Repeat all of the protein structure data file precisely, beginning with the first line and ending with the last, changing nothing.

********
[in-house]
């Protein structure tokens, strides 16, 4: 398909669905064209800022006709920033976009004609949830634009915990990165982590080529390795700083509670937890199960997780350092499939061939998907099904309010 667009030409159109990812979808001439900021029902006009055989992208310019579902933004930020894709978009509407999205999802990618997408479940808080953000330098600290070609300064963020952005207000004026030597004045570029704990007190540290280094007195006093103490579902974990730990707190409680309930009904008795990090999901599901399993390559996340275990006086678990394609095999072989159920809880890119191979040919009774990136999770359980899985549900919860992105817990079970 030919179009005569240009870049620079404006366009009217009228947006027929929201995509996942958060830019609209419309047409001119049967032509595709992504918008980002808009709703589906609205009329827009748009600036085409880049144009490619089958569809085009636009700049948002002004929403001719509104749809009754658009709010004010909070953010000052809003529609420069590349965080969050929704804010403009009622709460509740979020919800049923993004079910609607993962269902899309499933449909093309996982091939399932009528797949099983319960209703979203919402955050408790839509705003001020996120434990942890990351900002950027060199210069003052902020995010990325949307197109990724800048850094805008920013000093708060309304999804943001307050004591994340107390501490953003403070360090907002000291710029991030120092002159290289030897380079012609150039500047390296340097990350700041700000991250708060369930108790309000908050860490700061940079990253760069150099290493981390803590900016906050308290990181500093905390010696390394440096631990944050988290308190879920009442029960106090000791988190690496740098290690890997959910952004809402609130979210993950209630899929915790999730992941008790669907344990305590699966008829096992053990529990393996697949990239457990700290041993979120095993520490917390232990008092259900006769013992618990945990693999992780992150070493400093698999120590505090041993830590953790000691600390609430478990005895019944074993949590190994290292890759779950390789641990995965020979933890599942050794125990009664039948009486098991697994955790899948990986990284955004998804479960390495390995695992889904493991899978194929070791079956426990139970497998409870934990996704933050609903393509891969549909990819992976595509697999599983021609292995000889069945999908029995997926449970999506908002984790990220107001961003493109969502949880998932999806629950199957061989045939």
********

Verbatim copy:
[in-house]
């Protein structure tokens, strides 16, 4: 398909669905064209800022006709920033976009004609949830634009915990990165982590080529390795700083509670937890199960997780350092499939061939998907099904309010 667009030409159109990812979808001439900021029902006009055989992208310019579902933004930020894709978009509407999205999802990618997408479940808080953000330098600290070609300064963020952005207000004026030597004045570029704990007190540290280094007195006093103490579902974990730990707190409680309930009904008795990090999901599901399993390559996340275990006086678990394609095999072989159920809880890119191979040919009774990136999770359980899985549900919860992105817990079970 030919179009005569240009870049620079404006366009009217009228947006027929929201995509996942958060830019609209419309047409001119049967032509595709992504918008980002808009709703589906609205009329827009748009600036085409880049144009490619089958569809085009636009700049948002002004929403001719509104749809009754658009709010004010909070953010000052809003529609420069590349965080969050929704804010403009009622709460509740979020919800049923993004079910609607993962269902899309499933449909093309996982091939399932009528797949099983319960209703979203919402955050408790839509705003001020996120434990942890990351900002950027060199210069003052902020995010990325949307197109990724800048850094805008920013000093708060309304999804943001307050004591994340107390501490953003403070360090907002000291710029991030120092002159290289030897380079012609150039500047390296340097990350700041700000991250708060369930108790309000908050860490700061940079990253760069150099290493981390803590900016906050308290990181500093905390010696390394440096631990944050988290308190879920009442029960106090000791988190690496740098290690890997959910952004809402609130979210993950209630899929915790999730992941008790669907344990305590699966008829096992053990529990393996697949990239457990700290041993979120095993520490917390232990008092259900006769013992618990945990693999992780992150070493400093698999120590505090041993830590953790000691600390609430478990005895019944074993949590190994290292890759779950390789641990995965020979933890599942050794125990009664039948009486098991697994955790899948990986990284955004998804479960390495390995695992889904493991899978194929070791079956426990139970497998409870934990996704933050609903393509891969549909990819992976595509697999599983021609292995000889069945999908029995997926449970999506908002984790990220107001961003493109969502949880998932999806629950199957061989045939």